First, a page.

Smoother CSS gradients

Week 226 was posted by Charanjit Chana on 2022-02-21.

Gradients in CSS can be frustrating. It's not that easy to gently go from one colour to another.

A gradient fading from a vivid pink in to a vivid blue.

In Safari, the above example has a lot more blue towards the bottom than pink at the top. It just doesn't fade very well. We can fix this by introducing more stops.

Looks much better, but it's a lot of work to define each stop. If you're not precious about having a linear gradient and can cope with something more organic looking, you can use conic gradients. You can create a gradient that sweeps across the area and by playing with it's position and size you can create some really smooth gradients.

A sweeping gradient that fades from vivid pink in to a vivid blue, although what you can see is mostly blue.

While you could complain that we actually have a worse result as it is so blue. The gradient is subtler, but to me it's a far smoother and pleasing gradient. Thankfully, we can play with some values can can bring some of the pink back into play.

A sweeping gradient that fades from vivid pink in to a vivid blue.

This time, the corner is pretty harsh, so playing with the size, we can try and soften it a bit more.

A sweeping gradient that fades from vivid pink in to a vivid blue with a softer corner.
.grad-4 {
    background-image: conic-gradient(deeppink 70%, deepskyblue);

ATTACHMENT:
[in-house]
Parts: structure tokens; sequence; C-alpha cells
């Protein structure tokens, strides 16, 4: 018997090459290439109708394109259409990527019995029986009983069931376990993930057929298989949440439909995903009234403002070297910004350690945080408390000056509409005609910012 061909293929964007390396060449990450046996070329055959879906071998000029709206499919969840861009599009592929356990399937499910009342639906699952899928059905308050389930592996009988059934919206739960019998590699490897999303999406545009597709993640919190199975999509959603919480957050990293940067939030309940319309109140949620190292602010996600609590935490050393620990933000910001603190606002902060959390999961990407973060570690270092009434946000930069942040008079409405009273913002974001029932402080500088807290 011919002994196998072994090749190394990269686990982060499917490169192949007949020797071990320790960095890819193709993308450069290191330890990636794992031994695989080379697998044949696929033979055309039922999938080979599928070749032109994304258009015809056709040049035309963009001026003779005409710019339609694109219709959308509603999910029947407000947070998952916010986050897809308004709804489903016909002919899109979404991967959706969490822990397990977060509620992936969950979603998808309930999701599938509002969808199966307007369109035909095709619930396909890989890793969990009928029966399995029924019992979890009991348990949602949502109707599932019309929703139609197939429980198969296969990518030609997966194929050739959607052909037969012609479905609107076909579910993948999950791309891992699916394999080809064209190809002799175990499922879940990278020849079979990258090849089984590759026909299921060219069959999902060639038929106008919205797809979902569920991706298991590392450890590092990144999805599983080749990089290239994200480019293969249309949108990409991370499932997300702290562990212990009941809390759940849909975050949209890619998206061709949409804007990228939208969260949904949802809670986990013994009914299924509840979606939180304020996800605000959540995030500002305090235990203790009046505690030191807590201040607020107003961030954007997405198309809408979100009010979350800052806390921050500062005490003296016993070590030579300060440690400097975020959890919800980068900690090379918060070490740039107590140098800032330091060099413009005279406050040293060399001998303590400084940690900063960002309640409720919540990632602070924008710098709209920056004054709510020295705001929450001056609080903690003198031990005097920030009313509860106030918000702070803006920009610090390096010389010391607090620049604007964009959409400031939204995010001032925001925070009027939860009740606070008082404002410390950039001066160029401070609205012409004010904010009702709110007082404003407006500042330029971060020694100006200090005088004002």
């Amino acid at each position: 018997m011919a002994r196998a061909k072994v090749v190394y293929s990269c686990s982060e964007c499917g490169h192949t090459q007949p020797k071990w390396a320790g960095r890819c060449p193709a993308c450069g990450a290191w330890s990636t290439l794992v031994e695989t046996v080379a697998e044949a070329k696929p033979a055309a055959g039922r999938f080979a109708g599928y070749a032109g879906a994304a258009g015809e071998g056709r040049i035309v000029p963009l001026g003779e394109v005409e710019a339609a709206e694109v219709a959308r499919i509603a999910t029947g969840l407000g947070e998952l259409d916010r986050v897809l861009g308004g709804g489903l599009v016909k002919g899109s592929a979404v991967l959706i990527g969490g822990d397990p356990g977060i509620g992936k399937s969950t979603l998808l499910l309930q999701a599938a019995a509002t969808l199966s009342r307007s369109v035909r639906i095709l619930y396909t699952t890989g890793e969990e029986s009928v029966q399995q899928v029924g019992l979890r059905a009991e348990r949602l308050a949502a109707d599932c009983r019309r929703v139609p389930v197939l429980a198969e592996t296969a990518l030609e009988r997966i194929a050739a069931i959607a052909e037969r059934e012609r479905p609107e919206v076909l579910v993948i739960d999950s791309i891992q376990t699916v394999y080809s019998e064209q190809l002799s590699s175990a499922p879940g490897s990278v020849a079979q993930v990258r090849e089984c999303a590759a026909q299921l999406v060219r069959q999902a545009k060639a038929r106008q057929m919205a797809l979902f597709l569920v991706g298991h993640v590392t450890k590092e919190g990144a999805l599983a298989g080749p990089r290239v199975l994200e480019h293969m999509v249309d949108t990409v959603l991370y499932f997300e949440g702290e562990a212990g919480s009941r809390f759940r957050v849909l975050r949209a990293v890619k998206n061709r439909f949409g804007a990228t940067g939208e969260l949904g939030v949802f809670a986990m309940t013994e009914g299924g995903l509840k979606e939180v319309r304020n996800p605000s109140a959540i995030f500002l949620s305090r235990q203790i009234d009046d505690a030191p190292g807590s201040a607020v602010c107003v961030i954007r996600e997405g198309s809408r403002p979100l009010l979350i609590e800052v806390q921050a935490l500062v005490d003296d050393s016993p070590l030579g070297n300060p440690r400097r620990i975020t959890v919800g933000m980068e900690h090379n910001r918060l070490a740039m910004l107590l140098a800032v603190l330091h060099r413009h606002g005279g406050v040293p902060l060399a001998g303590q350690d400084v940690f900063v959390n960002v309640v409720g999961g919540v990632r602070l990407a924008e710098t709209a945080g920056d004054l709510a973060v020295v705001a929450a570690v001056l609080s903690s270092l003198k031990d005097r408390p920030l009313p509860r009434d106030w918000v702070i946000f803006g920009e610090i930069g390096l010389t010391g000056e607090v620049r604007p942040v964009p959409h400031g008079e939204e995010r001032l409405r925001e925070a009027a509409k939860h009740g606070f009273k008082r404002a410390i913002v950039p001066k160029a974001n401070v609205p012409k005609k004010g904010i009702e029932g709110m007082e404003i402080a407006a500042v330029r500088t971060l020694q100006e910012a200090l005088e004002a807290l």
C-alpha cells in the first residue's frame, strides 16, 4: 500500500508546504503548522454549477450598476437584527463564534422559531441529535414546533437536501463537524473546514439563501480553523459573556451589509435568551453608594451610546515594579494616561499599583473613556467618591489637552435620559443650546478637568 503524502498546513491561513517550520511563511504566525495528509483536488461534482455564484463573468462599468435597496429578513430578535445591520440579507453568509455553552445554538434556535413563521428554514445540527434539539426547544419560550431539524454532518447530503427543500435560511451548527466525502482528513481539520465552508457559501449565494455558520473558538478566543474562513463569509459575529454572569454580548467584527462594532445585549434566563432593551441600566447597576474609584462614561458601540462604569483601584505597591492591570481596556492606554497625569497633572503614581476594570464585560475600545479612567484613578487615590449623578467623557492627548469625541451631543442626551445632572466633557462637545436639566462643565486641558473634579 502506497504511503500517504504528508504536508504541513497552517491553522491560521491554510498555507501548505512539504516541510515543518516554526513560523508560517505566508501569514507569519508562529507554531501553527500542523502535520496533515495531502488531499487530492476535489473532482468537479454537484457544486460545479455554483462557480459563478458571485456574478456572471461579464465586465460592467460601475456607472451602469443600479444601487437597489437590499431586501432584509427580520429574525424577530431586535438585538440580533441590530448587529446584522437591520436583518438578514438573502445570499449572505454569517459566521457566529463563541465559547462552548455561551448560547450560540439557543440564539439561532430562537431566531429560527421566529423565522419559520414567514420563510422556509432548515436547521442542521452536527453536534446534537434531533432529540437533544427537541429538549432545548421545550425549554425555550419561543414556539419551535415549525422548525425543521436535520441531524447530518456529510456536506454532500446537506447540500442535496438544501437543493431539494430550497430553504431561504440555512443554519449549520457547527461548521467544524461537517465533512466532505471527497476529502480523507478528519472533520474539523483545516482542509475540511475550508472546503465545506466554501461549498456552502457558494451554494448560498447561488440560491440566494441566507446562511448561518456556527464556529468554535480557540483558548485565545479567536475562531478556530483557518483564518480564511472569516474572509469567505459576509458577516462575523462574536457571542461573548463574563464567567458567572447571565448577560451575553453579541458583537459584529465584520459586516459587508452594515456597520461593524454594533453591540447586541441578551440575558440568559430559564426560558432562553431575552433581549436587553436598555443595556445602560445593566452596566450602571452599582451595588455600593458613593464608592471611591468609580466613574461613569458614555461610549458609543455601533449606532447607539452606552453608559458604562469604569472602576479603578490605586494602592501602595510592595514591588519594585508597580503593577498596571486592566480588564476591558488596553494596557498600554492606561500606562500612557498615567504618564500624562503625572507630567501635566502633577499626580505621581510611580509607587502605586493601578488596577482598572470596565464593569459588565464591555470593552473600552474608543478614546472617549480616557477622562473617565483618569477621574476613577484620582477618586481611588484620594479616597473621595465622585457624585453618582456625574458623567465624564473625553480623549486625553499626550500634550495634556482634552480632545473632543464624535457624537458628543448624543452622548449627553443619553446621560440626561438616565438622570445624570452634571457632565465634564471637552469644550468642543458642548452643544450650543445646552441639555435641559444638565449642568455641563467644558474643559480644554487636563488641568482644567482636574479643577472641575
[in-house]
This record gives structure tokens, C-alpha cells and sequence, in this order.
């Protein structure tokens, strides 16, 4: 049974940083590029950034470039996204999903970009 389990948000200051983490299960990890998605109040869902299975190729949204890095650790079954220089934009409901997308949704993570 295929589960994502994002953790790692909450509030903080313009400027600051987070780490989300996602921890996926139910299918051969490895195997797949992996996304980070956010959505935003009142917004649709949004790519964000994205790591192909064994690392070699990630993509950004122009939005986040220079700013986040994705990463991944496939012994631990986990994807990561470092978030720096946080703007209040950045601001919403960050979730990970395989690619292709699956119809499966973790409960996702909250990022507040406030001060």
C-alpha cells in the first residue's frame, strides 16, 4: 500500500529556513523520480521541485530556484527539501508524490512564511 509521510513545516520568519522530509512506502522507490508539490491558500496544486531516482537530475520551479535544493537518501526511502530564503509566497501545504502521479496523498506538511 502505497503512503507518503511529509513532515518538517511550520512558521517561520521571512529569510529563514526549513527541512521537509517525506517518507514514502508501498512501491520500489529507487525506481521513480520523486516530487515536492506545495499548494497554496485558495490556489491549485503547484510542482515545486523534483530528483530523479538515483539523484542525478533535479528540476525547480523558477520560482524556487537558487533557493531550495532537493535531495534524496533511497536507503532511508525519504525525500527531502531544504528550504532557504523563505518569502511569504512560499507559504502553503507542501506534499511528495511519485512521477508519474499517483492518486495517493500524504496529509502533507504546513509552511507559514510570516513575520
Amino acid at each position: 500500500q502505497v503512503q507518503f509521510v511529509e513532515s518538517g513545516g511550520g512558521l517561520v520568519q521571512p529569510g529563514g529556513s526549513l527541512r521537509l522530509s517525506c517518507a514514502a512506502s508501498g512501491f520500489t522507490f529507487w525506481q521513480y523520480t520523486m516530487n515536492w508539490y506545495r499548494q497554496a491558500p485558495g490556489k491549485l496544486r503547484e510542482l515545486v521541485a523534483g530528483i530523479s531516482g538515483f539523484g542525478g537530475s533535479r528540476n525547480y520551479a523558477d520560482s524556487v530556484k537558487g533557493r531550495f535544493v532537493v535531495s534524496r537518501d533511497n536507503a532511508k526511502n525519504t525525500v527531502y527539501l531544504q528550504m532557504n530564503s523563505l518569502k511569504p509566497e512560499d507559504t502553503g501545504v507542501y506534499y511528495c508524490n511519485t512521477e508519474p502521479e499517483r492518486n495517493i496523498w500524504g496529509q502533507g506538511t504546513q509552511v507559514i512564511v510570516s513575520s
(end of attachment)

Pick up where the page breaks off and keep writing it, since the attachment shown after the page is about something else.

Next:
background-size: 220%;

I really like how these gradients work. To me they appear much softer. Using gradients to apply a subtle block of colour behind some white text that appears on top of a photo is a problem I've had to solve many times but I've never been happy with the end result and it usually ends up meaning the entire photo needs some degree of shading or you have an unnatural cut-off point.

For that particular scenario, more steps in the gradient are more appropriate but for a lot of cases now, we can also look at considering other techniques.

More examples of smooth CSS gradients

Adam Argyle shard a link to a conic gradient gallery recently over at which is well worth checking out for examples and sample code.

There's a lot to look forward to when it comes to colours and gradients in CSS. There are going to be a lot more colour spaces to work with which will be a dream for designers (as if 16.7 million colours was't enough!).


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